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A recent study by Google on salary inequity has revealed that men were paid less money than women for doing similar work, as opposed to the common belief that women were paid less.
Google’s lead analyst for pay equity and people analytics Lauren Barbato wrote in a blog post that one group of male software developers were given “less discretionary funds than women”.
The study included 91% of Google employees, and it later paid US$9.7 million in adjustments to a total of 10,677 staff.
Regarding this news, critics said the results could be misleading because the study did not address whether women were hired at a lower pay grade than men with similar qualifications.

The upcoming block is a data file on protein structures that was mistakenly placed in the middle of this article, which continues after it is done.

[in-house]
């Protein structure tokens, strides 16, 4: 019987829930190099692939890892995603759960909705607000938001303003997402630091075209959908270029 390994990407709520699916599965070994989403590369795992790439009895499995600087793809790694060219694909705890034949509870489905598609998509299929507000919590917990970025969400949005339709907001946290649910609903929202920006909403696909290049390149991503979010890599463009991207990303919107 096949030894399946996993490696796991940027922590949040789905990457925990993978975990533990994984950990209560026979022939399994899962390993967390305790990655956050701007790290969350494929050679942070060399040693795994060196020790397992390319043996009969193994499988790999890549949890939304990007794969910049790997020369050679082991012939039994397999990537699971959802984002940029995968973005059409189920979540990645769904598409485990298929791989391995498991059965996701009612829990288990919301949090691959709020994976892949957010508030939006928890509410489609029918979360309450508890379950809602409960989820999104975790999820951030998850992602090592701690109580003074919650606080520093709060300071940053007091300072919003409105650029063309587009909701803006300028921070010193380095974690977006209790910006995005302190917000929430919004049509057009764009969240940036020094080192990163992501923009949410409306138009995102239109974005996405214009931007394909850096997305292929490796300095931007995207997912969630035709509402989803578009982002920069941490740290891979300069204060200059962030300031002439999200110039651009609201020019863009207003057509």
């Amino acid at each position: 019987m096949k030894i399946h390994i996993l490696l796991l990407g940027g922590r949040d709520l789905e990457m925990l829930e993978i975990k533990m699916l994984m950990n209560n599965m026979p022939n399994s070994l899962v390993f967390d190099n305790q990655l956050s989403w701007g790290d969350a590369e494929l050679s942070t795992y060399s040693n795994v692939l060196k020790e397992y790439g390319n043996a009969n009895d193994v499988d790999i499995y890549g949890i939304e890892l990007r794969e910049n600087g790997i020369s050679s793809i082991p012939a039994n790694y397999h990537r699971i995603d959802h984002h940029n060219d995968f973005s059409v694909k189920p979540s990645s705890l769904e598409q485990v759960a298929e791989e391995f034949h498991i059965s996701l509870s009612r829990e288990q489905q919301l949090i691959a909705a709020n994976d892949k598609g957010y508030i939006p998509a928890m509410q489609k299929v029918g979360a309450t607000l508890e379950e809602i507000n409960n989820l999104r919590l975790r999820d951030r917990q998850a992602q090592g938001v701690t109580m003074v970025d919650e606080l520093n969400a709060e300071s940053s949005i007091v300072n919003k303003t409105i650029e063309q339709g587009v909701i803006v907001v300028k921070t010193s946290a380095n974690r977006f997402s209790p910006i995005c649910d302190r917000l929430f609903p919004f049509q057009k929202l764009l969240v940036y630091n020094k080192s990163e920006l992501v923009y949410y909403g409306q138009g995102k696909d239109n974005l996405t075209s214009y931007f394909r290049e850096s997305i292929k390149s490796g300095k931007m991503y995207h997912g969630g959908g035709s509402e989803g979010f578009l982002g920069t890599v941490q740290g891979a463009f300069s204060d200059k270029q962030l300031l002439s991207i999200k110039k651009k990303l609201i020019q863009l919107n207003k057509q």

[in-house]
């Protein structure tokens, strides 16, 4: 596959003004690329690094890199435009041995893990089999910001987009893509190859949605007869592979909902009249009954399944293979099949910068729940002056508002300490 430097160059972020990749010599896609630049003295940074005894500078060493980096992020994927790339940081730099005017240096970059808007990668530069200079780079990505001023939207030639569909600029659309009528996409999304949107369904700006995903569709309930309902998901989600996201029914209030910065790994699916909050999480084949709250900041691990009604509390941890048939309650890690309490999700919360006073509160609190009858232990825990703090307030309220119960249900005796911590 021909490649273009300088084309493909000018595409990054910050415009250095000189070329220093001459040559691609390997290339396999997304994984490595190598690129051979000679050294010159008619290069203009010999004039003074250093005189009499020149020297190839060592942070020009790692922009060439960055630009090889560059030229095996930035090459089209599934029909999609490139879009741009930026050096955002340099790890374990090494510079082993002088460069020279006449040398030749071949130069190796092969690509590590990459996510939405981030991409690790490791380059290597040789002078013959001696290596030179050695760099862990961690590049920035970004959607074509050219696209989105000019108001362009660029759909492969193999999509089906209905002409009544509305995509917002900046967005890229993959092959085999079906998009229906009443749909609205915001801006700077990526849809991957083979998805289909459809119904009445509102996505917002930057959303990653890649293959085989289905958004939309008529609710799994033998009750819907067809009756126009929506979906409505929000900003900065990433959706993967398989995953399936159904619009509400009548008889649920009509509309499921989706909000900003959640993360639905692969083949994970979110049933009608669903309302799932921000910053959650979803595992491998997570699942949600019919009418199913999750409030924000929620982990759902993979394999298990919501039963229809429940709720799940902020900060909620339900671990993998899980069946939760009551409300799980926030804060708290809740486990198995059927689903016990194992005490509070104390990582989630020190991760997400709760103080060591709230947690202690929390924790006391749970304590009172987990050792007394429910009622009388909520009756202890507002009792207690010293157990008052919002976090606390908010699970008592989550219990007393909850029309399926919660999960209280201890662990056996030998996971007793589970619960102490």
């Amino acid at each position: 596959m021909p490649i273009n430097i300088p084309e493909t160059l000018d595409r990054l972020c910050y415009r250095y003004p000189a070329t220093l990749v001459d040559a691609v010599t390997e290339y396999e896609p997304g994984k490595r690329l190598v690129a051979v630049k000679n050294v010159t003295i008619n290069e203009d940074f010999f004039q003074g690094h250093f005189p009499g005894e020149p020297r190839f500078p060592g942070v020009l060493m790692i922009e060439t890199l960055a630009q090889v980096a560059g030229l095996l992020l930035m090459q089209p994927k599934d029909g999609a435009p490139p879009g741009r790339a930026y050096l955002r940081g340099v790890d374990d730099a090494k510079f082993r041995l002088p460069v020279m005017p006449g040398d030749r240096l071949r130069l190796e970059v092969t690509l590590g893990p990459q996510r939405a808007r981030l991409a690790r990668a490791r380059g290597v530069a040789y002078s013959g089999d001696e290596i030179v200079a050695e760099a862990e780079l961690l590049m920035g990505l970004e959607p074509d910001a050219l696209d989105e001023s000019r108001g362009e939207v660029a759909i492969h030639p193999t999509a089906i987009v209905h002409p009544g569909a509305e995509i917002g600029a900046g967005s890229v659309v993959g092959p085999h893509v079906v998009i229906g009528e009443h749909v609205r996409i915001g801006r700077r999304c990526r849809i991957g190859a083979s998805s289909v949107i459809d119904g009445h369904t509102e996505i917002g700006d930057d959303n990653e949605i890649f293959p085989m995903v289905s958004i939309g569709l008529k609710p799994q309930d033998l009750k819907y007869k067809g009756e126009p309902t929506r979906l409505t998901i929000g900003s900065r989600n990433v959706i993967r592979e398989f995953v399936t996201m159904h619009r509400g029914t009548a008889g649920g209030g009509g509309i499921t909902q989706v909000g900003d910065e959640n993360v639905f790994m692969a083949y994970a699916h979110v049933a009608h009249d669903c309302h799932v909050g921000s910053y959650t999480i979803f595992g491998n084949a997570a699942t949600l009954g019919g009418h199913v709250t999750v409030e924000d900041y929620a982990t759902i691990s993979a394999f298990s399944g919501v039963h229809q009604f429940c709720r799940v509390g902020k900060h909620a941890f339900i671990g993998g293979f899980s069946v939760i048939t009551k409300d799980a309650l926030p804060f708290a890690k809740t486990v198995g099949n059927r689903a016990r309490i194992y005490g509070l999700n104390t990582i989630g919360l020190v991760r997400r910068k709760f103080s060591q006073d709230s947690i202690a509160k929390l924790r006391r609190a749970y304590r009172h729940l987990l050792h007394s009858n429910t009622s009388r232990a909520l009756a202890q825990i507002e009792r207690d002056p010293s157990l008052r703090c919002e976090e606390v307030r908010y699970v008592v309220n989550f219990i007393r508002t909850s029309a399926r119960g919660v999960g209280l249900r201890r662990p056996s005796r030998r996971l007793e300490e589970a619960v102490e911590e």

“Because levelling, performance ratings and promotion impact pay, this year we are undertaking a comprehensive review of these processes to make sure the outcomes are fair and equitable for all employees,” Barbato said.
“Our first step is a levelling equity analysis to assess how employees are levelled when they are hired, and whether we can improve how we level.
“This expanded review is the next step in our commitment to paying fairly. We’ll keep working to improve our practices and to ensure that Google is a great place to work for everyone.”
Every year, Google conducts a pay equity analysis to make sure the modelled amounts are equitable across gender and racial lines. The model amounts are calculated algorithmically based on market rates, location, level and performance ratings.
The story was first reported by The New York Times.
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